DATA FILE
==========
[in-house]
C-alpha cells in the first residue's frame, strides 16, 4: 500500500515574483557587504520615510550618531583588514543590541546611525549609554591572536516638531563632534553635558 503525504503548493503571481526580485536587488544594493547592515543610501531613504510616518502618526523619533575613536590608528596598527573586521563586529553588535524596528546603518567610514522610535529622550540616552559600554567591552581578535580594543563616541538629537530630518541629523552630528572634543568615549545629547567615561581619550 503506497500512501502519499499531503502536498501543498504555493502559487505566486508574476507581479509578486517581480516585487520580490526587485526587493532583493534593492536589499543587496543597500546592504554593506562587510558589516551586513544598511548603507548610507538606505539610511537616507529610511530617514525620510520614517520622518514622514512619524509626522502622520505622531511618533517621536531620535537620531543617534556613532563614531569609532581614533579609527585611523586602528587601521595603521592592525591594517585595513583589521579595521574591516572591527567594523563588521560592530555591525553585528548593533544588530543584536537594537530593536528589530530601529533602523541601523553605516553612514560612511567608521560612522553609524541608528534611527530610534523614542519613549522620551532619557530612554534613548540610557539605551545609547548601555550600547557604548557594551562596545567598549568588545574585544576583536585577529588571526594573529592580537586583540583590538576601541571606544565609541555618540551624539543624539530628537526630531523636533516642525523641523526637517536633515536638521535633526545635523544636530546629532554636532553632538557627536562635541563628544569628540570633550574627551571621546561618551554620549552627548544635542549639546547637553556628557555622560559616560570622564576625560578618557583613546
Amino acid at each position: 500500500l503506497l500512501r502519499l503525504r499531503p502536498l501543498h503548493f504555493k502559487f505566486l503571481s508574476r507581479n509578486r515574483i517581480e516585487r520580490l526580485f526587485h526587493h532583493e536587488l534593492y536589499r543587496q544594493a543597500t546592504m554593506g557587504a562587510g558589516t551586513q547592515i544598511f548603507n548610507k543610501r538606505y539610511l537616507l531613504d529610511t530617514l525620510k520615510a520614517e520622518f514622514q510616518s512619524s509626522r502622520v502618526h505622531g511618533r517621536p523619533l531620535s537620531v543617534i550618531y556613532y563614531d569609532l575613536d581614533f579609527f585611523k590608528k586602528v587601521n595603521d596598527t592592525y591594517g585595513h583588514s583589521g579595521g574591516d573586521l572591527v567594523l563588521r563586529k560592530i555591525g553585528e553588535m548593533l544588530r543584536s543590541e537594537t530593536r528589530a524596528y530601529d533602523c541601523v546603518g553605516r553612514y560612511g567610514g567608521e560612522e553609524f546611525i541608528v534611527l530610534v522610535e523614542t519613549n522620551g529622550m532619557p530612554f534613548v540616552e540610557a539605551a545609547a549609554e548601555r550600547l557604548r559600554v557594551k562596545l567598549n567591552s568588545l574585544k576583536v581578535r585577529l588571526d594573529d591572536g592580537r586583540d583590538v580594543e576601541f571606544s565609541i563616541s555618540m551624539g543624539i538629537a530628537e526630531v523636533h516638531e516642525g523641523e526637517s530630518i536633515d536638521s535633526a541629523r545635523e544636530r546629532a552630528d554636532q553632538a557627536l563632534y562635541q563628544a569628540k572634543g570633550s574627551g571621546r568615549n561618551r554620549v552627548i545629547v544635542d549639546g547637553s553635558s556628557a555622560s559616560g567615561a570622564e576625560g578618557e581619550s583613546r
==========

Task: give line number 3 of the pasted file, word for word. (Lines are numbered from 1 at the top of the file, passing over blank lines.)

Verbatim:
Amino acid at each position: 500500500l503506497l500512501r502519499l503525504r499531503p502536498l501543498h503548493f504555493k502559487f505566486l503571481s508574476r507581479n509578486r515574483i517581480e516585487r520580490l526580485f526587485h526587493h532583493e536587488l534593492y536589499r543587496q544594493a543597500t546592504m554593506g557587504a562587510g558589516t551586513q547592515i544598511f548603507n548610507k543610501r538606505y539610511l537616507l531613504d529610511t530617514l525620510k520615510a520614517e520622518f514622514q510616518s512619524s509626522r502622520v502618526h505622531g511618533r517621536p523619533l531620535s537620531v543617534i550618531y556613532y563614531d569609532l575613536d581614533f579609527f585611523k590608528k586602528v587601521n595603521d596598527t592592525y591594517g585595513h583588514s583589521g579595521g574591516d573586521l572591527v567594523l563588521r563586529k560592530i555591525g553585528e553588535m548593533l544588530r543584536s543590541e537594537t530593536r528589530a524596528y530601529d533602523c541601523v546603518g553605516r553612514y560612511g567610514g567608521e560612522e553609524f546611525i541608528v534611527l530610534v522610535e523614542t519613549n522620551g529622550m532619557p530612554f534613548v540616552e540610557a539605551a545609547a549609554e548601555r550600547l557604548r559600554v557594551k562596545l567598549n567591552s568588545l574585544k576583536v581578535r585577529l588571526d594573529d591572536g592580537r586583540d583590538v580594543e576601541f571606544s565609541i563616541s555618540m551624539g543624539i538629537a530628537e526630531v523636533h516638531e516642525g523641523e526637517s530630518i536633515d536638521s535633526a541629523r545635523e544636530r546629532a552630528d554636532q553632538a557627536l563632534y562635541q563628544a569628540k572634543g570633550s574627551g571621546r568615549n561618551r554620549v552627548i545629547v544635542d549639546g547637553s553635558s556628557a555622560s559616560g567615561a570622564e576625560g578618557e581619550s583613546r